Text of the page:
Both artists work have a strong political message behind them, which is not something I intend on pursuing within my own work, however the way that they have used semiotics to change the meaning behind images is extremely interesting and a technique I could utilise within my own project.

Art of the Accident: Group Critique

The feedback that I received during the group critique for my book was very positive, the tutors and the other students enjoyed the work that I produced and the feedback given was to help move the work on.

It was suggested that the book should be more monumental and could be printed A3 or A2, however due to printing costs the largest I could print the book for a reasonable price would be A3 spreads with A4 pages.

Another suggestion was that for the cover of the book I should consider using iron filings to actually rust the cover, however this process would be quite time consuming. I could also choose to screenprint with metallic ink or use metallic card and laser cut into it. There was also the option to laser cut into a metal cover, however attaching covers to the book may put too much strain on the binding and tear the book apart. I chose to use metallic card for the cover, online I purchased 300gsm pearlescent card in a copper colour resembling rust, this card is also dyed all the way through therefore when trimmed the edges would remain a copper colour and not go white. I decided to not laser cut into the card a gaining access to the laser cutter during this busy period leading up to deadlines across all courses and years was difficult.

For the final presentation of the book it was suggested that I contain the book within a thin metal box that needs to be cut into to access the book, however once again gaining access to the facilities needed to create the box is too tricky during this busy period, I would also need to be inducted into the workshops as previously I am not.

Finally it was suggested that I add text to the book, this could be scientific information about rust or a timeline of rust. I chose to include scientific information on rust as this book includes photographs from both Brighton and Portslade, therefore two very different kinds of rust are documented meaning two separate timelines would be required which could cause confusion if documented throughout the book.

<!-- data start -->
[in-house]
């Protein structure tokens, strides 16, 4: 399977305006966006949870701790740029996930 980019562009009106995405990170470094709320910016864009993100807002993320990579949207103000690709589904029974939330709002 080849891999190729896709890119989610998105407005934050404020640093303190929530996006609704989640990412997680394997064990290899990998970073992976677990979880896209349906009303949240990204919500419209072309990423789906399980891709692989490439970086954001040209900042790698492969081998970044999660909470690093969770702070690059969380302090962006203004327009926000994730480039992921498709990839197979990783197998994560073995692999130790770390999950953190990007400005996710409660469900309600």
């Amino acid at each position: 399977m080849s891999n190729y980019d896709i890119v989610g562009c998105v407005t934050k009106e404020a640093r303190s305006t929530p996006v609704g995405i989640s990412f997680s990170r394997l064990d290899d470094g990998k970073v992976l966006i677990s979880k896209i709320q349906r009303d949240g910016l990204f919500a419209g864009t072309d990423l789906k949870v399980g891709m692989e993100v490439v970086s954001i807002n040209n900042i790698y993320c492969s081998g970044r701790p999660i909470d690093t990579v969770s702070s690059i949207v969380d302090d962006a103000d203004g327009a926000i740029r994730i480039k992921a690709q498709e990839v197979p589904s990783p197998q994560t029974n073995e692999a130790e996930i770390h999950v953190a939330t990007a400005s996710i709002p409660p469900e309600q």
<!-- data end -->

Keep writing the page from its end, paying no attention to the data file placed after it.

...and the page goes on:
Art of the Accident: Duotones and Tritones

Original photograph

Blue and black duotone

Blue, black and red tritone

Red and black tritone

Red, black and blue tritone

As suggested in my tutorial I began to experiment with colour. Using colours from the colour schemes I have previously created I experimented with creating duotones and tritones in Adobe Photoshop, which is a process I had never tried before. I liked the outcomes however I felt that the duotones and tritones took away from the initial imagery as the original photographs had a larger range of vibrant colours. Therefore from this I concluded that I did not want to edit the photographs from Brighton Beach in order to preserve their initial colour palettes.

Brown and black duotone

Brown and black duotone

Brown and black duotone

Instead of making duotone images from the Brighton Beach photography I made duotone images from my Portslade photography. I choose to edit these pictures as the original photographs were bright and vibrant with a yellow and blue colour scheme, this did not reflect industrial erosion which is orange and brown, these colours also clashed with the less saturated colours from my Brighton Beach photography. I find these edits to be far more successful as they remove the bright colours and make the images feel more industrial, as well as helping them to integrate well with the other imagery.